With Works, Emerson Lake and Palmer began to fall apart: ‘It just proved to be so unwieldy’

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The double-album Works Vol. 1 — released on March 17, 1977 — was a highly anticipated moment for fans of Emerson Lake and Palmer, arriving as it did some three-and-a-half years after Brain Salad Surgery. Unfortunately, the project didn’t herald a new era for ELP, so much as the end.

Inside, there were three sides devoted to solo efforts, before a fourth side that included collaborative music. Five albums in, it seemed every member had ideas to spare — things that might not have fit under the umbrella of Emerson Lake and Palmer.

Keyboardist Keith Emerson, for instance, opened the album with a concerto, followed by a set of acoustic ballads from bassist Greg Lake co-written with Peter Sinfield, who like Lake also worked with King Crimson. Side 3 was devoted to pieces led by drummer Carl Palmer.

“That was the first branch away to solo ideas,” Palmer told DrumTalkTV, “though we still played as a group. If you had music that didn’t suit the group, we would bring it in and try it, and then it would just be pushed aside. That’s why Works Vol. 1 had to come about — because we had all of this material. Always, the group came first in those situations but you can’t stop writing if it doesn’t suit the group. You’ve just got to find another outlet for it.”

Palmer’s side included a remake of “Tank” from Emerson Lake and Palmer’s self-titled debut. Joe Walsh from the Eagles sat in on “L.A. Nights.” Palmer also took on a portion of Prokofiev’s “The Scythian Suite.” The Side 4 collaborations memorably included Emerson Lake and Palmer’s take on “Fanfare for the Common Man,” by Aaron Copland. Still, it sounded like they were breaking up.

Instead, it seemed like Emerson Lake and Palmer was ready to bulk up. They went on to mount one of the most extravagant tours in rock history, making the outsized decision to tour the Works project with a full orchestra. That financial only increased the strain on a band clearly buckling under the twin weights of longevity, and of expectation.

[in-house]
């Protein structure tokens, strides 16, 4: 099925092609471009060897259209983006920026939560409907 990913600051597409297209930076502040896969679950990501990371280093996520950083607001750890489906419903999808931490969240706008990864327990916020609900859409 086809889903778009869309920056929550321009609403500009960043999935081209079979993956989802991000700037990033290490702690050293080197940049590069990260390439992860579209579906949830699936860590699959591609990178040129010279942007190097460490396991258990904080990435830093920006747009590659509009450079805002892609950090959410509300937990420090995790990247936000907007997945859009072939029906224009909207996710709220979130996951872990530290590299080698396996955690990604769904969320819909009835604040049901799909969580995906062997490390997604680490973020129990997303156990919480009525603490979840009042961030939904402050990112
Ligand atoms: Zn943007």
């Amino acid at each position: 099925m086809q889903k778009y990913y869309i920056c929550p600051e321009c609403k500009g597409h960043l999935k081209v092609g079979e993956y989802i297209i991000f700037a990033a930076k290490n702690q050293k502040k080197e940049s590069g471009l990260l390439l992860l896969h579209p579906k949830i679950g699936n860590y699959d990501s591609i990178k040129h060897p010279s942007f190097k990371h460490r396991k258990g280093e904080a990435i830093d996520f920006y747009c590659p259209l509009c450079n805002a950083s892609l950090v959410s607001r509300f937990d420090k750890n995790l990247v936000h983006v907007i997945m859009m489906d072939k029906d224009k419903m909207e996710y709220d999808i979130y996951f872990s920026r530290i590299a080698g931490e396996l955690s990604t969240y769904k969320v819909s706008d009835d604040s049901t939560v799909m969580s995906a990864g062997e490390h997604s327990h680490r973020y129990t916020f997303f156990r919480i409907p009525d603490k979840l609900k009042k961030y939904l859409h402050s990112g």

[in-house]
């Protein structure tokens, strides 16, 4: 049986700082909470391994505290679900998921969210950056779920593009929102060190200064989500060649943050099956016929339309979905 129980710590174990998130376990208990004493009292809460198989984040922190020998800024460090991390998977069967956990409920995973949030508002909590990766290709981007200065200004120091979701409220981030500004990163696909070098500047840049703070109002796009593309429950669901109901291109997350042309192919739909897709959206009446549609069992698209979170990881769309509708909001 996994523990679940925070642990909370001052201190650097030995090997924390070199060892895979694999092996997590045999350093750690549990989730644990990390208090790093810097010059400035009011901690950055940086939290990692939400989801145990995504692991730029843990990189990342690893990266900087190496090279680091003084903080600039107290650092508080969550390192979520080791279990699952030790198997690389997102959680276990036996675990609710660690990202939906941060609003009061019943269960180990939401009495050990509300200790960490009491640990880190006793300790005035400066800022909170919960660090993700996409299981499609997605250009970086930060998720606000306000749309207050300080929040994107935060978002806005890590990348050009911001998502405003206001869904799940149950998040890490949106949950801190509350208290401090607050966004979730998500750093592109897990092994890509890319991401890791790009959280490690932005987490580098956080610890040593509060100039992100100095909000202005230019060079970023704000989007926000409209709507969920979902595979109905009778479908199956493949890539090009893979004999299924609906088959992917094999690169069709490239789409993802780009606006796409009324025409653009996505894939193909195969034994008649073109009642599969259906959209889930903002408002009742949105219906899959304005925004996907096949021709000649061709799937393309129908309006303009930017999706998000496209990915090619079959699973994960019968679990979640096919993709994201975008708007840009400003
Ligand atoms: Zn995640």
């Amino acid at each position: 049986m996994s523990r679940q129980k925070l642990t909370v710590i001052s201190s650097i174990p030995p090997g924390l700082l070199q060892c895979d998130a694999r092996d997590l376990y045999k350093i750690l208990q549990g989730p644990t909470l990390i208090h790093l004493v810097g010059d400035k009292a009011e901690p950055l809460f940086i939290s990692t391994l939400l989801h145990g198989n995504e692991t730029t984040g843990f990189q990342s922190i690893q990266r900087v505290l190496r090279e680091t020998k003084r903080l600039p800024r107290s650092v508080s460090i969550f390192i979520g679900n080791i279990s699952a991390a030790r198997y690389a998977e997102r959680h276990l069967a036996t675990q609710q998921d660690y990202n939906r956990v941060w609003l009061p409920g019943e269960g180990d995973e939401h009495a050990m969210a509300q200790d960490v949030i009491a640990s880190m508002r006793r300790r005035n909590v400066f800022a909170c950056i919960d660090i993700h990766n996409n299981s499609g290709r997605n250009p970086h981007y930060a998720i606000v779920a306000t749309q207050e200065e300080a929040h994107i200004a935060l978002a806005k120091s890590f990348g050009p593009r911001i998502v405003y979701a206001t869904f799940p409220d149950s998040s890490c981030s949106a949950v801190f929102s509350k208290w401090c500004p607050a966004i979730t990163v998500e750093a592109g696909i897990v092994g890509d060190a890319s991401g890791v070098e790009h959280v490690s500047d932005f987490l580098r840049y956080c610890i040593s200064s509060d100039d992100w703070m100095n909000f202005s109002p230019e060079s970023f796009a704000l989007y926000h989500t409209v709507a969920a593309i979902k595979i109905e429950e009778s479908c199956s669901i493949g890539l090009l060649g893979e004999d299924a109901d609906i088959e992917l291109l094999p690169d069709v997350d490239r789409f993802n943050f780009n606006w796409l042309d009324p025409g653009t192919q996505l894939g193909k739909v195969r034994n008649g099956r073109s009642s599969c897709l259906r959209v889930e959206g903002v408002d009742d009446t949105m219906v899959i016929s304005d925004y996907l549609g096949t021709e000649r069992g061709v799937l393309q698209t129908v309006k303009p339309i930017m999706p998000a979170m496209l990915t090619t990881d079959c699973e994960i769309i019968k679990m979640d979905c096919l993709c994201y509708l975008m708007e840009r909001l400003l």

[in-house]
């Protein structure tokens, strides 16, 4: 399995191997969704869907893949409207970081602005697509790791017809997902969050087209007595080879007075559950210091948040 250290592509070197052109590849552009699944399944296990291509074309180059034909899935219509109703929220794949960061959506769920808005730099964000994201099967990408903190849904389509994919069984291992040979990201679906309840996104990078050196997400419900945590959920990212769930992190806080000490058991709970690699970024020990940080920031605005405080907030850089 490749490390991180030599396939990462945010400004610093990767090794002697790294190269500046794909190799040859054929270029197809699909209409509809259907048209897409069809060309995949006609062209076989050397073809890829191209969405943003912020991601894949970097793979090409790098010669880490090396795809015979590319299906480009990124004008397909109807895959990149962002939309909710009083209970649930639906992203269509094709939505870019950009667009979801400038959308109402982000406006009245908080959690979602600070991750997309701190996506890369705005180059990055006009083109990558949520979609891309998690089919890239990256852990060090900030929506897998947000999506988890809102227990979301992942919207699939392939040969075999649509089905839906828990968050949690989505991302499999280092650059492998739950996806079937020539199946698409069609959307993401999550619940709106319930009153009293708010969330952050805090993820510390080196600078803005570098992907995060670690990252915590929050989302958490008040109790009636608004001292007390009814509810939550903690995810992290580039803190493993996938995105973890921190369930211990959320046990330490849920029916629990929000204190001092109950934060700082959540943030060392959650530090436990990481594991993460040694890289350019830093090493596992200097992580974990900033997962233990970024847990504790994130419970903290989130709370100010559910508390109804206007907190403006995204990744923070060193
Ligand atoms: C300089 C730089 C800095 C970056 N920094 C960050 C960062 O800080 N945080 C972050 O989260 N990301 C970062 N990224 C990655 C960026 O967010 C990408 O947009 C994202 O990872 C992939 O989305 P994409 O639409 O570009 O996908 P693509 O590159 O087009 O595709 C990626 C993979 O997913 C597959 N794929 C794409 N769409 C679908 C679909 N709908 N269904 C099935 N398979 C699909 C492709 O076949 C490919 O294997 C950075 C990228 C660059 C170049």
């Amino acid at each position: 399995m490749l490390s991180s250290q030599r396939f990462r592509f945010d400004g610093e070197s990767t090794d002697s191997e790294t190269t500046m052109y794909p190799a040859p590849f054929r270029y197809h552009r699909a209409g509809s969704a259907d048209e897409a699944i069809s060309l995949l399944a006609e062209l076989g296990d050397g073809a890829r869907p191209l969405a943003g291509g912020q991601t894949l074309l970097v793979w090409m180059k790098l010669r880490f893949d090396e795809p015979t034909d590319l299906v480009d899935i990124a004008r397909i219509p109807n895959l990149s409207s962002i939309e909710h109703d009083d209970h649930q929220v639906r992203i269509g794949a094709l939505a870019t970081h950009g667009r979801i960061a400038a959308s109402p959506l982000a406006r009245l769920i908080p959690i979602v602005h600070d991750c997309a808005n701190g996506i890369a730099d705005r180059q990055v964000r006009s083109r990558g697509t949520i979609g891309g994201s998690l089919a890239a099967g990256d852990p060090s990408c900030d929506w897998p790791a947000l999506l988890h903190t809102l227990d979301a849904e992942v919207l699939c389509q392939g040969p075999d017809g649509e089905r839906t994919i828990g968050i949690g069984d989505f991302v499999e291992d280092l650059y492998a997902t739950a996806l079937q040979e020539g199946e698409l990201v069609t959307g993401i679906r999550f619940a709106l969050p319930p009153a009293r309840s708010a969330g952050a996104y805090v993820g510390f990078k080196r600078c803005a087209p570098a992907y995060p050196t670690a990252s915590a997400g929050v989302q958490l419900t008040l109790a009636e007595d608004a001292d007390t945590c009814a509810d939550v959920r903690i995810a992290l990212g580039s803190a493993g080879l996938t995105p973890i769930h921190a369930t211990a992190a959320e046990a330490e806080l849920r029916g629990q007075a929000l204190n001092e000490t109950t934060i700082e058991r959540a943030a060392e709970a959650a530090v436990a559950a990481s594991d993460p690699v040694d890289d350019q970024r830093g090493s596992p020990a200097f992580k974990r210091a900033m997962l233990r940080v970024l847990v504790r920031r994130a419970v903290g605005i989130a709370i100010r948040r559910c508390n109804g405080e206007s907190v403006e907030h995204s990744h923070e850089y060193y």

“I remember one night, I was looking for the tour manager,” Lake said, years later. “We used to book hotels — not rooms, whole hotels. And I went looking for the tour manager, and I’d go up floor by floor on the elevator, and I’d pop my head out. I’d look down the corridor and there would be all of these room service trays, with buckets with wine bottles stuck upside down in them. And I realized I was paying for it all!”

The idea of combining rock with classical music had been at the heart of Emerson Lake and Palmer’s goals from the beginning, but recording vs. touring in that format were two very different things. Besides the obvious bank-draining budget concerns, ELP was also working in an era of terribly antiquated equipment.

They only got through 10 dates with this group of 70 hand-picked musicians, conducted by Godfrey Salmon. Thankfully, an August 1977 date in Montreal was taped for posterity, though even then there were technical issues. Keith Emerson salvaged what he could for a subsequent 1979 release called Emerson Lake and Palmer in Concert, which was then -rereleased as Works Live in 1993 and — in an expanded format — as Live in Montreal 1977 in 2013.

“There was six people mixing the sound,” Lake added. “There was 140 people on the road, I believe. It cost us $3 million of our own money, back then. I don’t know what it would be now. It was a hurtful amount. In the end, it just proved to be so unwieldy.”

In some respects, so had ELP. The group released just two more albums, an odds-and-ends collection called Works Vol. 2 and the ill-fated Love Beach, before taking a lengthy hiatus.

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